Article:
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Choosing Your Company’s Name: Corporate Names Versus Trademarks

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This post is part of the MyShingle Solos summer series which will run between June 17 and July 3, 2014. 

sonialakhanyThis post is written by MyShingle Guest Blogger Sonia Lakhany

Choosing a name for your company or law firm can be difficult. I am asked often by fellow attorneys about the difference between a corporate name and a trademark, so this article will help clarify.

Let’s start with corporate names. A corporate name is the name of the actual business entity – the name that gets registered with the Secretary of State at the time of incorporation. This is the company’s “official” name. Incorporating with a Secretary of State gives the company the right to use its name for official purposes, such as banking, on legal documents, and as a tax payer.

A trademark, on the other hand, is a particular word, phrase, symbol, design, or a combination thereof (such as a logo) that is the name shown to the public – the public-facing name the company uses in the stream of commerce to identify its goods or services. Trademark registrations are applied for through the United States Patent and Trademark Office (for federal registration), state offices (for state registration), or internationally.

An easy illustration of the difference between corporate names and trademarks is TJ Maxx. TJ Maxx is a trademark for retail department store services, but that is not its corporate name. The corporate name is TJX Operating Companies, Inc., which most of us do not recognize.

A common misconception – among both business owners and lawyers – is that when a Secretary of State allows a company to incorporate with a particular name, the company thereby has permission to use that corporate name as a trademark. The truth is that when incorporation is allowed with a certain name, this does not necessarily mean use of that corporate name does not infringe someone else’s trademark.

Following the example above, let’s say you or your client wanted to incorporate the name TJ Maximum, Inc. A secretary of state is likely to allow that. However, if you or your client began using that name in connection with retail clothing, the owner of the TJ Maxx trademark would likely have a strong trademark infringement claim. The fact that a Secretary of State allowed incorporation with the name TJ Maximum, Inc. is not a defense to trademark infringement.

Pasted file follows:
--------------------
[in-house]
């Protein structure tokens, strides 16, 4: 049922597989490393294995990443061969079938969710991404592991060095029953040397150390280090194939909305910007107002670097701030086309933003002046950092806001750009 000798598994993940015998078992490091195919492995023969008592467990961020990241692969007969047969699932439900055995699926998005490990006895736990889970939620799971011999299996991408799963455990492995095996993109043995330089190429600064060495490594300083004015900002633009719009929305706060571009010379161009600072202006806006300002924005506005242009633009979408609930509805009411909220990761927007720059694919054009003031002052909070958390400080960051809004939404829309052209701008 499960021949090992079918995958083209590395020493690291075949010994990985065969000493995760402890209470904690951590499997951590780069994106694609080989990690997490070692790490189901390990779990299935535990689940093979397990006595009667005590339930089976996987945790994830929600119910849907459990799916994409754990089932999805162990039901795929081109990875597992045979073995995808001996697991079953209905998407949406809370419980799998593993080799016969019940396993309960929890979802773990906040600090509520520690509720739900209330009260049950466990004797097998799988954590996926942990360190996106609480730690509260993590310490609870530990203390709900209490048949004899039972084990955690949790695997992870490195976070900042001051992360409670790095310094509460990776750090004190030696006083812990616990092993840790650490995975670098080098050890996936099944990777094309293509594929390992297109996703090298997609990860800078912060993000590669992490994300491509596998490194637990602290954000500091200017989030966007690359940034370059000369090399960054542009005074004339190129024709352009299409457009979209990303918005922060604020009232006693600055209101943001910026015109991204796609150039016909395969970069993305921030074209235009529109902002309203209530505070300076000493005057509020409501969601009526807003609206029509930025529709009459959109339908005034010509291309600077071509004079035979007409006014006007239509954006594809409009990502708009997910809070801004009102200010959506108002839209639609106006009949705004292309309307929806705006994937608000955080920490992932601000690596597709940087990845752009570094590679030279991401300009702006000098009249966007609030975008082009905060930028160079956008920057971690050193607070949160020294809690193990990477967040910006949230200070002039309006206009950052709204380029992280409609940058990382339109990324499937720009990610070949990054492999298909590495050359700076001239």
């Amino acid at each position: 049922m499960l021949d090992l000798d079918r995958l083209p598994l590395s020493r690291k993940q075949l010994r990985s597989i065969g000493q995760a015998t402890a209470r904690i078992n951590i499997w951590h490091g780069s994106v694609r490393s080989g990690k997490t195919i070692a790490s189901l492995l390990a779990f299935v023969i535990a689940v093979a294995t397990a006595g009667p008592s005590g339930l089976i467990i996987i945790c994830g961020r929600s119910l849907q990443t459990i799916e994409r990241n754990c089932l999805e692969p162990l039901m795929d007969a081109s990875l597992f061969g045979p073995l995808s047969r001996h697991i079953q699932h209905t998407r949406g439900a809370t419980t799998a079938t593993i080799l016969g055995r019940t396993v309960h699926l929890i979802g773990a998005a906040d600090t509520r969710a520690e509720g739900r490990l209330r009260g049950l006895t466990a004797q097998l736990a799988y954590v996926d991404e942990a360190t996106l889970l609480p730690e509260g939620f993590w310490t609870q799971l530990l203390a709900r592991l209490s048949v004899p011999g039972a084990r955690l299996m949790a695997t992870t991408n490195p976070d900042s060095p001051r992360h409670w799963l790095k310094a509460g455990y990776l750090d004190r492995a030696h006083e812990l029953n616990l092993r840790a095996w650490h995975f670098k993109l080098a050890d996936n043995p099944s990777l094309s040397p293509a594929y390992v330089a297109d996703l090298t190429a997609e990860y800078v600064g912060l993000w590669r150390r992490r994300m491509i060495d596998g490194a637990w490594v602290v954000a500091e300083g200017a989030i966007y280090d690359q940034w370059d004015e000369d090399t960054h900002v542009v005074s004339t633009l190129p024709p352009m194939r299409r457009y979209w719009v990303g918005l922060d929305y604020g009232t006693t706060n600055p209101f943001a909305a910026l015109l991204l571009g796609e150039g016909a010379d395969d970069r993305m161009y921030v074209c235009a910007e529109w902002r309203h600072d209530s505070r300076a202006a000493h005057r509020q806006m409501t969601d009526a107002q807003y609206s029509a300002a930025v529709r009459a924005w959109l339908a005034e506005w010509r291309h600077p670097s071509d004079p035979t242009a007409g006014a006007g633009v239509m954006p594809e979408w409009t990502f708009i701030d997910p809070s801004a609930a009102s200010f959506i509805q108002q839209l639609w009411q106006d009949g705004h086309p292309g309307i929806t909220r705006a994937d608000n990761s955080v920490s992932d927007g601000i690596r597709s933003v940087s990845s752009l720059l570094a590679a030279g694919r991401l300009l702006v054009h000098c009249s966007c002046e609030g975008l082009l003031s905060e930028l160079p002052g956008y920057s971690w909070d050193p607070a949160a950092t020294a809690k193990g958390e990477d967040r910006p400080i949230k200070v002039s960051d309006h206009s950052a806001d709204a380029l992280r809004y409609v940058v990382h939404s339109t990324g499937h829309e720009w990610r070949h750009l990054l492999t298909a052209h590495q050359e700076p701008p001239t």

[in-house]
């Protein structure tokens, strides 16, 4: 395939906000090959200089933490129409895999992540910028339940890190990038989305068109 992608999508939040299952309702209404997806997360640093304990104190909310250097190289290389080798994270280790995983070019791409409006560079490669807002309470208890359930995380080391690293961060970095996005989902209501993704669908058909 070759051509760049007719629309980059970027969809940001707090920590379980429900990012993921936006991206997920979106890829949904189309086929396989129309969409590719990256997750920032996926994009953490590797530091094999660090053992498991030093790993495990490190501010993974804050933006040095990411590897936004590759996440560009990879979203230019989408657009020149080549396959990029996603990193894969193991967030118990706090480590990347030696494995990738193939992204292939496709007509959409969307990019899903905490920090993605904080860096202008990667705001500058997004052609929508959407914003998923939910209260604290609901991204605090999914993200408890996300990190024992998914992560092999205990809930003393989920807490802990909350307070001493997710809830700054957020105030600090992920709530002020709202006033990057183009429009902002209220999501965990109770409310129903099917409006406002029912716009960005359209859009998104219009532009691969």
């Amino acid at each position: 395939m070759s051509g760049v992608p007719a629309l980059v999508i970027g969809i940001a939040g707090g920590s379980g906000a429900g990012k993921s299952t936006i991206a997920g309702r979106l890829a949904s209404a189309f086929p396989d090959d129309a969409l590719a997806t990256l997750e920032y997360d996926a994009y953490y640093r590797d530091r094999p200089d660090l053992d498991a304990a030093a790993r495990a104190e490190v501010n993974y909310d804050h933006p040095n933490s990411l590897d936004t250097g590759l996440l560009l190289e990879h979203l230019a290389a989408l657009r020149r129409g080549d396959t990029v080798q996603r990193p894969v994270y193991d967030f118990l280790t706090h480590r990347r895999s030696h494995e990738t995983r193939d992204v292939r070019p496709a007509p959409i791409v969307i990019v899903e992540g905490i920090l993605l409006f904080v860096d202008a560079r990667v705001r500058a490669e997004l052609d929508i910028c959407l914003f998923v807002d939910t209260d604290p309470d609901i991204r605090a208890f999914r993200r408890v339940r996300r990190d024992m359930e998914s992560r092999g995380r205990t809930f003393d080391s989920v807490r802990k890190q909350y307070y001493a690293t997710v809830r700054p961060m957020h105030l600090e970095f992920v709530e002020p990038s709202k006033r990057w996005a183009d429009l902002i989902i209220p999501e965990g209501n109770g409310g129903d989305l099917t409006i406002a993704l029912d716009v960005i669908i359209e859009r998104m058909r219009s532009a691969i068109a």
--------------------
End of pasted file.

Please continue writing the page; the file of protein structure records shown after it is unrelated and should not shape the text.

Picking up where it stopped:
The bottom line is that corporate names and trademarks are two different things and shouldn’t be confused.  If you have any questions about trademarks, please feel free to contact me at 

Sonia Lakhany is an Associate at Lilenfeld PC. She focuses her practice on trademark and copyright prosecution and litigation. In addition to her practice, Sonia is an instructor at the Trademark Institute of Training, where she lectures on trademark law basics and the mechanics of trademark prosecution.

  • Steven Krane

    Great post written by a smart capable lawyer. i always thought that if the secretary of state incorporates the name then you can use it no matter what. Now the question is what is the point of getting the name incorporated with the secretary of state? Is it just a legal requirement or does have any benefit?

  • Paul Spitz

    When you incorporate, you have to incorporate under some name. The secretary of state only cares if it conflicts with another name registered in that state. It doesn’t look at other states, nor does it look at trademark issues.

    Some states (such as Ohio) require that law firms be called by the names of the owners, rather than using a trade name (although you can have a firm named after a bunch of dead lawyers). This doesn’t raise trademark issues to the same extent, since the trademark office won’t register a person’s name, if I recall correctly. You still have to worry about another lawyer in the same state with the same last name, however. So, if you’ve been calling your firm “Krane Law Firm” for several years, and some new lawyer named Krane tries to do the same in your state, you may be able to require them to use something else (like Law Office of Bill Krane).

  • Rob Ramcharan

    Most sole practitioners around here settle for using their name, followed by either J.D., or Attorney at Law, and sometimes followed by some indicia of corporate organization. I’ve seen trademarked names (Morrison Foerster’s comes to mind), but what I’d like to know is, are there benefits to a using a trade name as opposed to identifying the business with the lawyer?

  • Great article. The generic branding concept makes a lot of sense. I will reconsider my criminal defense law firm website as a result of reading this.

  • Jenn

    Here in Texas, the model rules of professional conduct prevent an attorney or law firm from using a trade name other than the name or initials of the attorney or attorneys who own the firm. That’s why you see it so often in Texas. Other states may have similar rules. So, it may be that all of the law firms are name based because they are required to be that way.

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